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Top tips for attracting wildlife to your garden


Top tips for attracting wildlife to your garden

1. Go organic. If you avoid the use of pesticides in the garden, you will immediately increase the number of insects visiting. This in turn will bring in insect eating birds such as robins, wrens, blackbirds and thrushes, as well as increase the number of bees, butterflies and all manner of beneficial insects.

2. Plant some wildflowers. Even a red campion tucked under the hedge, or purple loosestrife in the pond edge will increase the number of insects visiting your garden, and all other wildlife associated with these native wildflowers will benefit.

3. Make a nectar border. Choose carefully, some good nectar plants and flowers are recommended on a previous article. The more nectar/pollen producing plants you have the better your garden will be for wildlife.

4. Plant a tree. If you have room for a native tree, such as silver birch or rowan, so much the better, but if not try something like an ornamental crab apple. You will be amazed at how birds will come to the garden if there is a tree provided for them with perching and roosting places, and food in the form of seeds and plants.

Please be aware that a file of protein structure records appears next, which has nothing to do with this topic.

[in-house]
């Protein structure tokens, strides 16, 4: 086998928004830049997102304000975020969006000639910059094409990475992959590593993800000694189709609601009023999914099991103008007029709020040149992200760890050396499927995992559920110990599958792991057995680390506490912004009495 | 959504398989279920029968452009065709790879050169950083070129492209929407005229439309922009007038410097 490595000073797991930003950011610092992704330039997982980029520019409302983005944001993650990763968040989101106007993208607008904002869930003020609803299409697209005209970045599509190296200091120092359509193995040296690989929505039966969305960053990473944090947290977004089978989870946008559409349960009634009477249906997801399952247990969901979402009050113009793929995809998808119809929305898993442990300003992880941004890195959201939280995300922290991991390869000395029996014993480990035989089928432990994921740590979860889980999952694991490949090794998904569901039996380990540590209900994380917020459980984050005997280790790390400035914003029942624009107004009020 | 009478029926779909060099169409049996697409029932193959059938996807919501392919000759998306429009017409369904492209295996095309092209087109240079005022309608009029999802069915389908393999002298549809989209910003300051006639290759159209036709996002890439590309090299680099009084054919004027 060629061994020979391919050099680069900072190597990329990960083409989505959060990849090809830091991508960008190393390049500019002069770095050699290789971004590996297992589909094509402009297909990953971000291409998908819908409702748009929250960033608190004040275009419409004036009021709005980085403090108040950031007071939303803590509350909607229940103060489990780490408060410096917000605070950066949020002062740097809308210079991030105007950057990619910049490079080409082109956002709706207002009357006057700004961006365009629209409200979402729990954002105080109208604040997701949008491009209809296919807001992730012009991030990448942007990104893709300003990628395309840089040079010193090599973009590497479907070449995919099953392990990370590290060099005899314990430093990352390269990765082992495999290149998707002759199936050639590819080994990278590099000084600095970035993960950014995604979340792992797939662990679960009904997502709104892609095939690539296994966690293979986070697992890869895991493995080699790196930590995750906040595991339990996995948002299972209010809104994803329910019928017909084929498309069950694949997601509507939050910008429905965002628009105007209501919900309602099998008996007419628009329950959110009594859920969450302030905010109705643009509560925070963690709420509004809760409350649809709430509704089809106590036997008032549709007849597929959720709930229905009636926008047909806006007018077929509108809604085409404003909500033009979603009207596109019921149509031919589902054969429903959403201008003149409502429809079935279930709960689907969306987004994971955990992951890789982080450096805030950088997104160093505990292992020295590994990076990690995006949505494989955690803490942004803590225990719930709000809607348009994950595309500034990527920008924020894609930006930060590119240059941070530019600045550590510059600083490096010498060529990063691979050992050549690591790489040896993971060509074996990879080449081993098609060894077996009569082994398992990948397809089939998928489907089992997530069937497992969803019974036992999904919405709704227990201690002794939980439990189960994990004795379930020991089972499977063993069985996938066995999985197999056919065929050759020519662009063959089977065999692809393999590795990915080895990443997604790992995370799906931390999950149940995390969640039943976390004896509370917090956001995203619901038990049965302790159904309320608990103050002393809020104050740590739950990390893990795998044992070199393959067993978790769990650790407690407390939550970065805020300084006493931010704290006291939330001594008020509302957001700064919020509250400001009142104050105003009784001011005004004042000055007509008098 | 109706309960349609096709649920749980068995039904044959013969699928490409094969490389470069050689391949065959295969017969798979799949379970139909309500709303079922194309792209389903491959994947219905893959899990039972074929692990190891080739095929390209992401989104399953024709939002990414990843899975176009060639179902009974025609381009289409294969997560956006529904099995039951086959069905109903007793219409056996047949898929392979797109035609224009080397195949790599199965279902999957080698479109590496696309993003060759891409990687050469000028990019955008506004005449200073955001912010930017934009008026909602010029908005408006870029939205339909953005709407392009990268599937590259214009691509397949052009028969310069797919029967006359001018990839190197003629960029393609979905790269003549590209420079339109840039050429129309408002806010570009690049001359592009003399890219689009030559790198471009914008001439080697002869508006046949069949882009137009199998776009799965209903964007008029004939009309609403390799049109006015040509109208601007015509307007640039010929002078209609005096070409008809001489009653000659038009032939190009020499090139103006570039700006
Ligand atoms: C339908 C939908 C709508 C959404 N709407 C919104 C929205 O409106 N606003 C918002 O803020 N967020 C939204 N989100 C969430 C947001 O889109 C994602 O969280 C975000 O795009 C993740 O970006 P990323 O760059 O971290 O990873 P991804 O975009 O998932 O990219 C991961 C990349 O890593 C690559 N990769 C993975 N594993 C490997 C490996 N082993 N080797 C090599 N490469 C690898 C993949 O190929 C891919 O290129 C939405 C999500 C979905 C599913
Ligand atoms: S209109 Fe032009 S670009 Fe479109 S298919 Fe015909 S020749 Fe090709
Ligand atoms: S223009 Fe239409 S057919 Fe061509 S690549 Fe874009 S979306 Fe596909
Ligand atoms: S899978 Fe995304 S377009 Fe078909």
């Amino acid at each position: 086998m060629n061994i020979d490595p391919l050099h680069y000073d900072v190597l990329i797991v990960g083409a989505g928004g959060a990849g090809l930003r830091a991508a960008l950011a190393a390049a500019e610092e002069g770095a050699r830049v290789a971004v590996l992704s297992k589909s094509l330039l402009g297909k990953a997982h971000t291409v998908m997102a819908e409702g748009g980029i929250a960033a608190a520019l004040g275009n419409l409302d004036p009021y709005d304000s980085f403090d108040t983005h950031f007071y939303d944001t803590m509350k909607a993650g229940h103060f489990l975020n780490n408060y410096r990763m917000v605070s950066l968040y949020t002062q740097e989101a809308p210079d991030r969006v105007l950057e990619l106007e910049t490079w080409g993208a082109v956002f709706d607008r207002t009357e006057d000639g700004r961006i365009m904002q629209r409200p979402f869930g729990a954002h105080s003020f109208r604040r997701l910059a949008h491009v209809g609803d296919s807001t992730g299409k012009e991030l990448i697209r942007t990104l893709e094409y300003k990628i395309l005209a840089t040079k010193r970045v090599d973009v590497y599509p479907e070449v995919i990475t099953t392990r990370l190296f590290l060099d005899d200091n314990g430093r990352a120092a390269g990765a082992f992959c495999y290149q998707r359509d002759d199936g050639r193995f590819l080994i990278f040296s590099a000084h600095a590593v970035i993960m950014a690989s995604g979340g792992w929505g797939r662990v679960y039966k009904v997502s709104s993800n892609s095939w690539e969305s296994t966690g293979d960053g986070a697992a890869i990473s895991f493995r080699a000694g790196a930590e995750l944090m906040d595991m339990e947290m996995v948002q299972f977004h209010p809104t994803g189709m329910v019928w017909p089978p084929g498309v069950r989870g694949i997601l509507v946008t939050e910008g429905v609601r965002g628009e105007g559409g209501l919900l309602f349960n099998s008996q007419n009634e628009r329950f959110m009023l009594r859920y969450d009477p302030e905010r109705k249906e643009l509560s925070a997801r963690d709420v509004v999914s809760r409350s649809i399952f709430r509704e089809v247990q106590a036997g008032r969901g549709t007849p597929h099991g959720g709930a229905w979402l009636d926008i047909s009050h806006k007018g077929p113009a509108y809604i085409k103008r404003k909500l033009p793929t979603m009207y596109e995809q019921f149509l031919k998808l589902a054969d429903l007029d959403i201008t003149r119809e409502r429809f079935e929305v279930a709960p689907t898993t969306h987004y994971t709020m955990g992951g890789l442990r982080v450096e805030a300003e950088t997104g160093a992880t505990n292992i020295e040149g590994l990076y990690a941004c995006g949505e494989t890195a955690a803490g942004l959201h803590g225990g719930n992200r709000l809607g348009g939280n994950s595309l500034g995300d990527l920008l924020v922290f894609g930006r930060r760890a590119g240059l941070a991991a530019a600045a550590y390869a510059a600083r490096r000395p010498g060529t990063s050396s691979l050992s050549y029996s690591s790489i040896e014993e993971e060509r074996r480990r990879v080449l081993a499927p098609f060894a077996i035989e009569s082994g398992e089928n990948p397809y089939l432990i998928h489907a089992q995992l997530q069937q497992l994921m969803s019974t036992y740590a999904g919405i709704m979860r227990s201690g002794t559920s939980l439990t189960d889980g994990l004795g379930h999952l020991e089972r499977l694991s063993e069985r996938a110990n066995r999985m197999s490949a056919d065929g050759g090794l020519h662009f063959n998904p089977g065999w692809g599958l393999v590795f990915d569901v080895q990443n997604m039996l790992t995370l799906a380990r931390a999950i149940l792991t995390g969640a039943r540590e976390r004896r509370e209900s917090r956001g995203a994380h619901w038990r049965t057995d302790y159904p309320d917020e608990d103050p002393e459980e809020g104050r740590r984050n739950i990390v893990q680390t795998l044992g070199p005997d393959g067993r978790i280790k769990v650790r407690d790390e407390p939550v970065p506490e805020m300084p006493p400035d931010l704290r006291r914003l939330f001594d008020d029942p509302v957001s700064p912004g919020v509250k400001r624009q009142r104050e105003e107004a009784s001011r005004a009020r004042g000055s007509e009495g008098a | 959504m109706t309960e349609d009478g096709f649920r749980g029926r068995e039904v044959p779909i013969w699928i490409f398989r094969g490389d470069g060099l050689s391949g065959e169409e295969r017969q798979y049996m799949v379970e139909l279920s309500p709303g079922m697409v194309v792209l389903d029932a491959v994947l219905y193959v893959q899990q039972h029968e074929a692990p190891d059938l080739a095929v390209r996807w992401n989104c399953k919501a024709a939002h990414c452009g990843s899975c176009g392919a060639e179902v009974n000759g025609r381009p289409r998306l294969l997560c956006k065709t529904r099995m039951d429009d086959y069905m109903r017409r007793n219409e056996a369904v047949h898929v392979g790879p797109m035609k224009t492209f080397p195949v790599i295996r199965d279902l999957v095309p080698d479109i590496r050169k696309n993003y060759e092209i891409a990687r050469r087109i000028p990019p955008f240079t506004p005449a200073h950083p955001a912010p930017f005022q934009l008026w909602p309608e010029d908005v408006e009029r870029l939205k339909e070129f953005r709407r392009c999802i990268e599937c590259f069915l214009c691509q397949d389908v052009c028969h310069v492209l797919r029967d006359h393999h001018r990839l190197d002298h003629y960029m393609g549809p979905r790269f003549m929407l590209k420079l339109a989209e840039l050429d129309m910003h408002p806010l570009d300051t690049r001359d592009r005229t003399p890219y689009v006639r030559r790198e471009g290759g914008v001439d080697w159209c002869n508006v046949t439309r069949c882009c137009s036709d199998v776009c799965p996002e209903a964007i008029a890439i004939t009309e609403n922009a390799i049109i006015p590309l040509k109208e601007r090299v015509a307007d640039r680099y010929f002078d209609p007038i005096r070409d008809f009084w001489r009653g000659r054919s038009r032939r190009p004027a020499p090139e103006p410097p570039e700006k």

5. Plant a hedge. A native hedge in the garden, composed of a good mixture of berry bearing, spiky shrubs such as hawthorn and blackthorn, together with dogwood, guelder rose, hazel, spindle and others. Add some wild roses and honeysuckle and recreate a country hedge. Again the birds will flock to an area like this, and reward you by nesting there amongst the spiky plants.

6. Make a meadow. This is the best way to encourage some of the smaller butterflies into the garden – the ones that don’t take nectar from Buddleia. Many of our native butterfly species lay their eggs on grasses, and having long grass with meadow flowers in the garden is a good way of providing breeding places for meadow browns, gatekeepers, ringlets, speckled woods and the skippers. Other wildlife will also benefit especially other insects and small mammals.

7. Make a wildlife pond. Any water in the garden is better than none at all. Even an updated dustbin lid with fresh water will encourage birds to drink and bathe, but a proper wildlife pond with gentle sloping edges and wild flowers will be a delight for you and your wildlife visitors. Frogs, toads, newts, mammals, birds and dragonflies will all benefit.

8. Put up a nest box. Creating artificial places in the garden to encourage wildlife is very worthwhile, so a nest box for birds, a bat box or even a few logs in a cool place will help.

This article is sampled with permission by Jenny Steel from her web site

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